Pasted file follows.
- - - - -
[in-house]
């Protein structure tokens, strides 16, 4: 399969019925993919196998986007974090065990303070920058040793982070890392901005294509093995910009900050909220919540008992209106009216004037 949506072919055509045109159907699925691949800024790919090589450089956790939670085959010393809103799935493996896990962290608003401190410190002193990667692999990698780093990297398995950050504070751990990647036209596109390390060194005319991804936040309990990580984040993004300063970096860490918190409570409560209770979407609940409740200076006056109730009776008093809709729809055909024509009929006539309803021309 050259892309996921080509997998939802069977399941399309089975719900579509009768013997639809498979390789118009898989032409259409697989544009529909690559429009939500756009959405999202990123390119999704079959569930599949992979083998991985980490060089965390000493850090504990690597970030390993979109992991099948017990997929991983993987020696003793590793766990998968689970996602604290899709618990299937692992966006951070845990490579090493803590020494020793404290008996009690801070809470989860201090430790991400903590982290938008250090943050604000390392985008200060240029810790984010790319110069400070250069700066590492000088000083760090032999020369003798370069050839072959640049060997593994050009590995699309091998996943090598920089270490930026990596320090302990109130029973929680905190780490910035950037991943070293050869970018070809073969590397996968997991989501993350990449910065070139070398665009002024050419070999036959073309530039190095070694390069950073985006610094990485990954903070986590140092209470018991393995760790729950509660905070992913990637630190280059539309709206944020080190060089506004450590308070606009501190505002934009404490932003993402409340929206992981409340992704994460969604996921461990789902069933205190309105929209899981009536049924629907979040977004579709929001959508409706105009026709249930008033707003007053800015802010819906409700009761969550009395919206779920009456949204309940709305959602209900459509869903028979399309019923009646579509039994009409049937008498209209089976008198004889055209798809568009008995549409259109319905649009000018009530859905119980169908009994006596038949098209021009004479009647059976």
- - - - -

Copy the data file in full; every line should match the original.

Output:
[in-house]
């Protein structure tokens, strides 16, 4: 399969019925993919196998986007974090065990303070920058040793982070890392901005294509093995910009900050909220919540008992209106009216004037 949506072919055509045109159907699925691949800024790919090589450089956790939670085959010393809103799935493996896990962290608003401190410190002193990667692999990698780093990297398995950050504070751990990647036209596109390390060194005319991804936040309990990580984040993004300063970096860490918190409570409560209770979407609940409740200076006056109730009776008093809709729809055909024509009929006539309803021309 050259892309996921080509997998939802069977399941399309089975719900579509009768013997639809498979390789118009898989032409259409697989544009529909690559429009939500756009959405999202990123390119999704079959569930599949992979083998991985980490060089965390000493850090504990690597970030390993979109992991099948017990997929991983993987020696003793590793766990998968689970996602604290899709618990299937692992966006951070845990490579090493803590020494020793404290008996009690801070809470989860201090430790991400903590982290938008250090943050604000390392985008200060240029810790984010790319110069400070250069700066590492000088000083760090032999020369003798370069050839072959640049060997593994050009590995699309091998996943090598920089270490930026990596320090302990109130029973929680905190780490910035950037991943070293050869970018070809073969590397996968997991989501993350990449910065070139070398665009002024050419070999036959073309530039190095070694390069950073985006610094990485990954903070986590140092209470018991393995760790729950509660905070992913990637630190280059539309709206944020080190060089506004450590308070606009501190505002934009404490932003993402409340929206992981409340992704994460969604996921461990789902069933205190309105929209899981009536049924629907979040977004579709929001959508409706105009026709249930008033707003007053800015802010819906409700009761969550009395919206779920009456949204309940709305959602209900459509869903028979399309019923009646579509039994009409049937008498209209089976008198004889055209798809568009008995549409259109319905649009000018009530859905119980169908009994006596038949098209021009004479009647059976």